By Mallory Wittstruck, Nebraska Pork Producers Association Intern
As an NPPA intern, I attended Pork Checkoff’s Operation Main Street, an intensive training for those within the pork industry, especially pork producers, to help spread the message about the pork industry. The training was held in Lincoln, Neb., on July 9th and 10th.
As I am not a pork producer, I wondered how the focus of this training would affect my public speaking skills and if I would be able to get something viable out of the two day training…. and boy did I learn a lot! Not only did I improve my public speaking skills, I received training on how to deliver a positive message to the media and the public. I never realized the skill that is needed to inform someone who may not know anything about our industry – our seemingly harmless words about the pork industry may be misinterpreted into a negative light. What we thought was something positive could have a negative result so that is why it is so important to have the proper training through programs such as Operation Main Street.
Even though I am working on my public relations minor as a senior journalism student at the University of Nebraska-Lincoln, I believe this training was more helpful than a lot of my college classes. Through Operation Main Street, we were able to practice interviews with a professional radio reporter, hear the resulting radio broadcast and then learn from the professional on how to relay our message better.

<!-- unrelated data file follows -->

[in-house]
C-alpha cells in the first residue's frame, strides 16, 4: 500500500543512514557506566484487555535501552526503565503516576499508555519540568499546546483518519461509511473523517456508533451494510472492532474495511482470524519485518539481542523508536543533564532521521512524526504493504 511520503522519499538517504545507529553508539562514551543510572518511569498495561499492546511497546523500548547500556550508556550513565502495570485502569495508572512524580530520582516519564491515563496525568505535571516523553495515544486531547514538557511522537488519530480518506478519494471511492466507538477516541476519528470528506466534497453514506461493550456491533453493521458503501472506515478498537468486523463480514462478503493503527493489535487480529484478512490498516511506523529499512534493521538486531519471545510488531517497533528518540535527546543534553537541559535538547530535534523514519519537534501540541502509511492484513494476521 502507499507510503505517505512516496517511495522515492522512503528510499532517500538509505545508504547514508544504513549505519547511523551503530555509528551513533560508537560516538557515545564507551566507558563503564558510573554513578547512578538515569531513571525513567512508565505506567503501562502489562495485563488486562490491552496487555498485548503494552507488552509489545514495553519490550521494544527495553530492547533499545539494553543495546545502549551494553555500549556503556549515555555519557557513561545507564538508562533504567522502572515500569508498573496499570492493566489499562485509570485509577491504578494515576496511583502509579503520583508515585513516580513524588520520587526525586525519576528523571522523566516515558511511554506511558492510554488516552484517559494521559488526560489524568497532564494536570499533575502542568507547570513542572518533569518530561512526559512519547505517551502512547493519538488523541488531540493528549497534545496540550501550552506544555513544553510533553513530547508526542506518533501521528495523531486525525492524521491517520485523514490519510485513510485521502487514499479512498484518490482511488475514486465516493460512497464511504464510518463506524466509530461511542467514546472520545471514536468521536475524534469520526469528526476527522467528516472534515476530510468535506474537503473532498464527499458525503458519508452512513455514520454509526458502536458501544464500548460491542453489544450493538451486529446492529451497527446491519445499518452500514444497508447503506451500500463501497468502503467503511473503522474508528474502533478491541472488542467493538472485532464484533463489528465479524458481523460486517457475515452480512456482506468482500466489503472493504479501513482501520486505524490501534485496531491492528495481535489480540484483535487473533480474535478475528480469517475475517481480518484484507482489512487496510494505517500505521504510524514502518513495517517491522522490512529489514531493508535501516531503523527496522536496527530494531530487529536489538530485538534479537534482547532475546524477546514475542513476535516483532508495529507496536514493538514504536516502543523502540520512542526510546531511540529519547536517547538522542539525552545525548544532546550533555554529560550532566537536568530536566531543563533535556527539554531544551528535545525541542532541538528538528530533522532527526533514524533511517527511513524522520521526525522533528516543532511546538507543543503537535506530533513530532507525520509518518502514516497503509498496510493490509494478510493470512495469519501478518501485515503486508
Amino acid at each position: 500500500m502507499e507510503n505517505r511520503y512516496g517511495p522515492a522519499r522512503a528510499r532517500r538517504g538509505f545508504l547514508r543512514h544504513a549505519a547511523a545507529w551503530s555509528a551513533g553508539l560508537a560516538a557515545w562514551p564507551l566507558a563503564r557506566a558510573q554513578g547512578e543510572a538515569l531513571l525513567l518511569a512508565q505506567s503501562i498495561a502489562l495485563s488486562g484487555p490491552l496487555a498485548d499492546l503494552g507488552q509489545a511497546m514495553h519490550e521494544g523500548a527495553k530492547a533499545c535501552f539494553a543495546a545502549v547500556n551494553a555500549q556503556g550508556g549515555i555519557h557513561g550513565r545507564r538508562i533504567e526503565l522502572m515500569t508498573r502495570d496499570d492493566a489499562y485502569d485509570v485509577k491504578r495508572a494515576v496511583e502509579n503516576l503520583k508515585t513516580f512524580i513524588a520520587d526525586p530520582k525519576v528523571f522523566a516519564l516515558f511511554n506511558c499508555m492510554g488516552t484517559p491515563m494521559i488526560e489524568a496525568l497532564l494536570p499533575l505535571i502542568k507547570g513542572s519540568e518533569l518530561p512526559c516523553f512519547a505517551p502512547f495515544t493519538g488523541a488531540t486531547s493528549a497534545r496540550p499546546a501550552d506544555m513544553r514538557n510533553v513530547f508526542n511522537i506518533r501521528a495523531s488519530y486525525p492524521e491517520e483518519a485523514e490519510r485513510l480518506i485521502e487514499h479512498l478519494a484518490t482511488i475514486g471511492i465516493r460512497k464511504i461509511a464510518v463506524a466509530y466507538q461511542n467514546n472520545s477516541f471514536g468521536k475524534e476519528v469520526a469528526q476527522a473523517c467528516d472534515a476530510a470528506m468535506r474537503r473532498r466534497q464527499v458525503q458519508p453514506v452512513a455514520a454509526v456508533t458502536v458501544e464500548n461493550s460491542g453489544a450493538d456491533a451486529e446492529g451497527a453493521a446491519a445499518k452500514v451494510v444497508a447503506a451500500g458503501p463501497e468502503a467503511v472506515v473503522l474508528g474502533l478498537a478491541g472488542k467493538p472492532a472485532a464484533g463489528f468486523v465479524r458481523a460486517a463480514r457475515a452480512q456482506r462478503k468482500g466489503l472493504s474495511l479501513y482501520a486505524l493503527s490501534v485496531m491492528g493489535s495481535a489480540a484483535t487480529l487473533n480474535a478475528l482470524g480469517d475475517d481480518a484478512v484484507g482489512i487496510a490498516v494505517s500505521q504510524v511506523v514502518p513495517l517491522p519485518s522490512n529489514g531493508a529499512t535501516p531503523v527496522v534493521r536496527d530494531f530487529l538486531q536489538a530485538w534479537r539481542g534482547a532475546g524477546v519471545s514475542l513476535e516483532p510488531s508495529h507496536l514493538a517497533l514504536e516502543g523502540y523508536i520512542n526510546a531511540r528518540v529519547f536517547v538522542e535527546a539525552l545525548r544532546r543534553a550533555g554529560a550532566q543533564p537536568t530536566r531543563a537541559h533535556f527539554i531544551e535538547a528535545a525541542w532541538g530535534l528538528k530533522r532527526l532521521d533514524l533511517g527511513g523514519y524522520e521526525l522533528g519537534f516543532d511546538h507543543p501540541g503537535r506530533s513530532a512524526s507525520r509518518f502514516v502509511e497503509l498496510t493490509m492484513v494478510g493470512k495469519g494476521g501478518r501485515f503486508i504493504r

The most helpful part of the training was breaking up into small groups and practicing prewritten speeches and answering pork production related questions from our peers. Our speeches were videotaped allowing us to visually reflect what we needed to improve on when giving a speech. I just received my DVD of my speech and although it is a bit painful to look and critique my mistakes, I believe it is the best learning tool one can have.
Operation Main Street helps producers and friends of the industry across the country upgrade the pork industry’s image starting at the vital local level. So even if you are not a pork producer, or maybe you are, please contact your state association or the National Pork Board and learn how you can help your industry.